20 October 2021 @booksandpublishing
In this series, run in partnership with the Melbourne City of Literature Office, we get to know some of the bookstores in the UNESCO Cities of Literature network. Today we visit Norwich’s The Book Hive, which is owned by the co-founder of Galley Beggar Press and is where Margaret Atwood finished her novel The Heart Goes Last (Virago).
For just over a decade, a striking building in the heart of Norwich has been home to The Book Hive. ‘The shop is in a big old three-storey building bang in the centre of the city,’ says owner Henry Layte. ‘I knew that if I was going to take the risk and open a shop it couldn’t be apologetic and hide down a back street. It had to make a statement—or don’t do it.’
Layte, who, prior to opening the bookstore worked in theatre as both a writer and actor, grew up in Norfolk, where Norwich is, and ‘after moving back from London thought that the city should definitely have its own indie bookshop, being such a famous literary city’. So, in 2009, he opened up The Book Hive.
Since then, things have grown, in quite a few different directions. Firstly, there’s the store itself, which has built up a large, loyal community since the doors opened. ‘The Book Hive has attracted curious readers and aspiring writers with its unique book collection, sunny reading nooks, and regular events and book launches since 2009,’ says Róisín Batty, communications assistant at the National Centre for Writing in Norwich UNESCO City of Literature. Batty points to The Book Hive’s carefully curated stock as a big highlight, as well as the store offering ‘hand-picked recommendations and the freshest stories in translation from all over the world’.
‘The whole stock is kind of a specialty as it is carefully curated and chosen to reflect us, the city and our customers and NOT what the bestseller lists dictate we should sell,’ explains Layte. Their shelves hold ‘the best of small publisher and indie presses, as well as the best in more commercial stuff. We avoid bestsellers, celebrity authors and any of that overly commercial crap—but can order anything in for next day delivery if needed!’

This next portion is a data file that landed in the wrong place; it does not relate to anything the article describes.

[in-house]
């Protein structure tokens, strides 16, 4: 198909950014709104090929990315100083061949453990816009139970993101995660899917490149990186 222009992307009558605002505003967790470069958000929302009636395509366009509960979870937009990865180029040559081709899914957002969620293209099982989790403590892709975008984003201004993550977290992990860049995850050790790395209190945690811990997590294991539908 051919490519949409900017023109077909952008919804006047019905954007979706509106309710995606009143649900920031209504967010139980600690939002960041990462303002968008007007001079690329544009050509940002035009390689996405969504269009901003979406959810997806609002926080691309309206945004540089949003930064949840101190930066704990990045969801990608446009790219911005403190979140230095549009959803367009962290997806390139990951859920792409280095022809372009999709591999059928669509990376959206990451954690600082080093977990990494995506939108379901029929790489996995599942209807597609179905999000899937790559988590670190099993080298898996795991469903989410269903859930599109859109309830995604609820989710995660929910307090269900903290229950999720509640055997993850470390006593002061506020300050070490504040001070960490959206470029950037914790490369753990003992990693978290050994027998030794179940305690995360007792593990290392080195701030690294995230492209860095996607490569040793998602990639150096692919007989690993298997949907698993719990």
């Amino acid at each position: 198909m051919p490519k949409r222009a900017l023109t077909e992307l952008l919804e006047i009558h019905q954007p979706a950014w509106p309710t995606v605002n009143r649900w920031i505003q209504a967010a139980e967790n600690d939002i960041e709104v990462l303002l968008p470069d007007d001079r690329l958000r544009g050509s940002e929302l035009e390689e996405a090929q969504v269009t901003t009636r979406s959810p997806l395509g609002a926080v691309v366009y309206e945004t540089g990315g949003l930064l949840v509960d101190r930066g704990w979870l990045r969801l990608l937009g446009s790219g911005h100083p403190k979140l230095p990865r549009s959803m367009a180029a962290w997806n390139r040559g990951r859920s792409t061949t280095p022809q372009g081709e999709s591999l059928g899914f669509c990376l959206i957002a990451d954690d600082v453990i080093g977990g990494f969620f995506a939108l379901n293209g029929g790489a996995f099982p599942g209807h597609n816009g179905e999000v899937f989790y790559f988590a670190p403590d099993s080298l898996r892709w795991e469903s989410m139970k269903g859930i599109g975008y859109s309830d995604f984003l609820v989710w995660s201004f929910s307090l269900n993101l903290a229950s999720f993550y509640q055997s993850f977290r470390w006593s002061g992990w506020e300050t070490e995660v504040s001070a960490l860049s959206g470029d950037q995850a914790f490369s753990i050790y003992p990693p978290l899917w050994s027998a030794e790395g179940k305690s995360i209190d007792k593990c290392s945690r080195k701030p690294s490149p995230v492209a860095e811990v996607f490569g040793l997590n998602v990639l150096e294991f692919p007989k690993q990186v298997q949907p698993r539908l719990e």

The Book Hive doesn’t just stock books, however—it helps create them. Since opening the store, Layte has set up two publishing imprints, starting with Galley Beggar Press, ‘which I then left to establish Propolis, the shop’s own press,’ he explains. ‘Publishing has been a strong part of my activity here for most of the time we’ve been open.’
His drive to start publishing came from the community. After opening the store, ‘Over the first year or so I met two customers with whom I lamented the fact that so many great books never got published,’ explains Layte. ‘We said we should do something about it! Out of that was born Galley Beggar Press.’
The Book Hive isn’t just about what books are on the shelves—it’s about the people who make the store what it is. There are places to both read and write: ‘You can hunker down in one of the private work booths, where Margaret Atwood famously finished her novel The Heart Goes Last,’ suggests Batty. There’s also Page Against the Machine, ‘a weekly event for quiet readers to switch off from the outside world and enjoy an hour of uninterrupted reading time, complete with a complimentary glass of wine’.
When asked what his favourite aspect of the store is, for Layte, it comes back to community: ‘Choosing great books—or great authors and publishing them—and then selling them to people who come back and say that the reading of such and such has had a meaningful impact on their life.
‘It might be profound, it might just have made them happy, it might have given them a recipe that they will have forever. I have always said that the joy of buying books is in the choosing/browsing/discussing in the shop. If you love it when you get it home then that’s the icing on the cake, really. But it also makes us feel we’ve done a good job as well as being something that actually matters in the world.’
Tags: City of Lit bookshops